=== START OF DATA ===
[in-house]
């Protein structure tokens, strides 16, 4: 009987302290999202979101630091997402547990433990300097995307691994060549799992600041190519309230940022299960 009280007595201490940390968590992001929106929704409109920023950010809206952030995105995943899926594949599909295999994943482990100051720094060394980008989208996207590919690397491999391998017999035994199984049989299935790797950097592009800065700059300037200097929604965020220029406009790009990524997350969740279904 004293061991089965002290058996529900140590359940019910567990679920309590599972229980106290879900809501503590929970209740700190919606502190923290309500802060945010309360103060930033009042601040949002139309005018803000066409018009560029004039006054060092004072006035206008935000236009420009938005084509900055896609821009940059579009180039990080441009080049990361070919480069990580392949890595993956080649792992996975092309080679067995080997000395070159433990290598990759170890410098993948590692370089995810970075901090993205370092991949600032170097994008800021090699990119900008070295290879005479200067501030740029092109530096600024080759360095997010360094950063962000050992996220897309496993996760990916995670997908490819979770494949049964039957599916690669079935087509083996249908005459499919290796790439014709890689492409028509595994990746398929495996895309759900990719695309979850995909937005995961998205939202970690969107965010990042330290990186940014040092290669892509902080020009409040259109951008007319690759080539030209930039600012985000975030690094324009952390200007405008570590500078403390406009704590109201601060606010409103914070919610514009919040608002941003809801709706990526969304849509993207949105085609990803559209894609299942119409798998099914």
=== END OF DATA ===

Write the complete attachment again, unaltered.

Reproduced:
[in-house]
């Protein structure tokens, strides 16, 4: 009987302290999202979101630091997402547990433990300097995307691994060549799992600041190519309230940022299960 009280007595201490940390968590992001929106929704409109920023950010809206952030995105995943899926594949599909295999994943482990100051720094060394980008989208996207590919690397491999391998017999035994199984049989299935790797950097592009800065700059300037200097929604965020220029406009790009990524997350969740279904 004293061991089965002290058996529900140590359940019910567990679920309590599972229980106290879900809501503590929970209740700190919606502190923290309500802060945010309360103060930033009042601040949002139309005018803000066409018009560029004039006054060092004072006035206008935000236009420009938005084509900055896609821009940059579009180039990080441009080049990361070919480069990580392949890595993956080649792992996975092309080679067995080997000395070159433990290598990759170890410098993948590692370089995810970075901090993205370092991949600032170097994008800021090699990119900008070295290879005479200067501030740029092109530096600024080759360095997010360094950063962000050992996220897309496993996760990916995670997908490819979770494949049964039957599916690669079935087509083996249908005459499919290796790439014709890689492409028509595994990746398929495996895309759900990719695309979850995909937005995961998205939202970690969107965010990042330290990186940014040092290669892509902080020009409040259109951008007319690759080539030209930039600012985000975030690094324009952390200007405008570590500078403390406009704590109201601060606010409103914070919610514009919040608002941003809801709706990526969304849509993207949105085609990803559209894609299942119409798998099914």